In this Hagerty video, professional detailer Tim McNair shows how to clean an F1 with dry ice. He views dry ice as “just another weapon in the arsenal” in the battle against dirt, but this process is a step beyond how most owners clean their cars—and more dramatic to watch as well.
An F1 is a good car to demonstrate dry ice cleaning on because, McNair explains, unlike many collector cars, owners actually tend to drive them. Sure enough, when the wheels and some of the underbody panelling are removed, plenty of dirt is visible on this example, which has the high-downforce kit signified by a large rear wing.
Those dirty areas are blasted with pellets of dry ice, which removes dirt on impact. It does this with less moisture and more precision than other cleaning techniques, making it particularly useful for tight, intricate areas like wheel wells and brake assemblies.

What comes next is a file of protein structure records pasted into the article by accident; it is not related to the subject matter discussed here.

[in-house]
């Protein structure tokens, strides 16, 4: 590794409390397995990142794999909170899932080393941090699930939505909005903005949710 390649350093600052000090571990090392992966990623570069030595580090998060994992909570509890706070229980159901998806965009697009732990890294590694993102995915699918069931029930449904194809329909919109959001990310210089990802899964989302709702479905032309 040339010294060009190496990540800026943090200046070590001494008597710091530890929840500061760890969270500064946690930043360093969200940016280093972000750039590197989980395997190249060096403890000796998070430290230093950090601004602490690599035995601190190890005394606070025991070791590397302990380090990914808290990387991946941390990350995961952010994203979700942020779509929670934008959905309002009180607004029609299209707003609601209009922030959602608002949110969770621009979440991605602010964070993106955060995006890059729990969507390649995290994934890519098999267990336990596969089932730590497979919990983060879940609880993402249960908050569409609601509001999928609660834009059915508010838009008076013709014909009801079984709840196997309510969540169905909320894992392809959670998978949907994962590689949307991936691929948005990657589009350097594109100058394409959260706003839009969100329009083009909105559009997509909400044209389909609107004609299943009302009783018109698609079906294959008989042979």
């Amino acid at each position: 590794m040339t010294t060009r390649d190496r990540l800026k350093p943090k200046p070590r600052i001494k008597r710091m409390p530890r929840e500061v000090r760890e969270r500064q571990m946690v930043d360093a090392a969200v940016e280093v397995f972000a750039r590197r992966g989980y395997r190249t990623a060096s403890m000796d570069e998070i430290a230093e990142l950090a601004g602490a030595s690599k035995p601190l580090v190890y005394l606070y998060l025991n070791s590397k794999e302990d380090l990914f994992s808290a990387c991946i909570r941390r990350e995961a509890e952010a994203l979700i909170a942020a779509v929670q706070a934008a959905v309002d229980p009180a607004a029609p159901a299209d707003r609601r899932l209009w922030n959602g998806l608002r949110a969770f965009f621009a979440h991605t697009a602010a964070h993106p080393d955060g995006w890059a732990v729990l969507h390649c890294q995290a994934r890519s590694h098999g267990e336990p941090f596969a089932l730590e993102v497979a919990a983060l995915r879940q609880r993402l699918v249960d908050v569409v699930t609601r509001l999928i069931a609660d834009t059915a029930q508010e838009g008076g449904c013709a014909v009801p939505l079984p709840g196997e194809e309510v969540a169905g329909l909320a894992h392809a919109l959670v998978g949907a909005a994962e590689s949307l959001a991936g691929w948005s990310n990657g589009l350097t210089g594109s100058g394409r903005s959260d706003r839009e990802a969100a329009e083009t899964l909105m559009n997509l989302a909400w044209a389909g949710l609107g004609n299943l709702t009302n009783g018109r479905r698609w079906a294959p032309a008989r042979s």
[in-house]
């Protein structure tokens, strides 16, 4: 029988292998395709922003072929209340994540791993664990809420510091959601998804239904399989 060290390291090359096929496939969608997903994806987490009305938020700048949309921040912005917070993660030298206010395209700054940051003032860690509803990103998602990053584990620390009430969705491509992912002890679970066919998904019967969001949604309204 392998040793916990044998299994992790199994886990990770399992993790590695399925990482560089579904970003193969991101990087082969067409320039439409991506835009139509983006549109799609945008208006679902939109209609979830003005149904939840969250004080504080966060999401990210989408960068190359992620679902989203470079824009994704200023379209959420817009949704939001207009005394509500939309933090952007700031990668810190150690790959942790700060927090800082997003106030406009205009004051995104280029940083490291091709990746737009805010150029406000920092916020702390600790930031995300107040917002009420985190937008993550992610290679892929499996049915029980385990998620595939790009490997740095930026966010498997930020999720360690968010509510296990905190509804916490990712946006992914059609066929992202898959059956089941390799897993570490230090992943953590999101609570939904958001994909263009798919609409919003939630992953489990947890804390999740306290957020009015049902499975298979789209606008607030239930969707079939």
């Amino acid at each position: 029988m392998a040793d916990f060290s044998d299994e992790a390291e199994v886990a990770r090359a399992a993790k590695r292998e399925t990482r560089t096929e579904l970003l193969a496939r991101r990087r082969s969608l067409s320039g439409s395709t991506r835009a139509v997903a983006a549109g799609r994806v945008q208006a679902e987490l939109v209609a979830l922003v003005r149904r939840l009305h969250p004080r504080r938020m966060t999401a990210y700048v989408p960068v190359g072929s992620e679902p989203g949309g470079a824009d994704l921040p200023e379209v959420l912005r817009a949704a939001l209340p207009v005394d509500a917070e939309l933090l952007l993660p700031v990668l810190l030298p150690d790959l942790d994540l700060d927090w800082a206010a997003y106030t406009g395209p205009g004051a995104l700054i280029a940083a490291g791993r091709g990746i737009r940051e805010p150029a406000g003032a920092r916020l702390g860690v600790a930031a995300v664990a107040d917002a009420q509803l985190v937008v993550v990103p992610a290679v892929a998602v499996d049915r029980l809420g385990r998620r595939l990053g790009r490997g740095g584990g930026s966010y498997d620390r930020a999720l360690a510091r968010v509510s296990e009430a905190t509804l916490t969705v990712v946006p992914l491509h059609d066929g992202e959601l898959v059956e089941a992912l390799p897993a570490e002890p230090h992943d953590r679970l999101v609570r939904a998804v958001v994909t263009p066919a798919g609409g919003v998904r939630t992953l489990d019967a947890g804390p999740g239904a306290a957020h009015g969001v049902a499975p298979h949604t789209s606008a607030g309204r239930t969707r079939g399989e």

Once the dirt is blasted off, it’s time to detail. On an F1, that requires multiple types of cleaning products and techniques because of the different materials involved. On the brakes alone, McNair meticulously applies brake cleaner with cotton swabs and bamboo skewers, then switches to mascara brushes and fine steel wool for anodized components—to avoid damaging them. Everything then gets wiped down with a spray-on metal detailer.
Along the way, McNair highlights some interesting details of the F1, like the electric fans in the wheel wells that blow air into the headlight enclosures to keep them from fogging.
McNair also gives a quick overview of the steering wheel. What look like paddle shifters are actually controls for the horn and high beams. And because the wheel has a racing-style quick-release mechanism that makes direct wiring to the steering column impossible, those functions are activated by infrared beams. These are the things you notice when you spend hours detailing a car.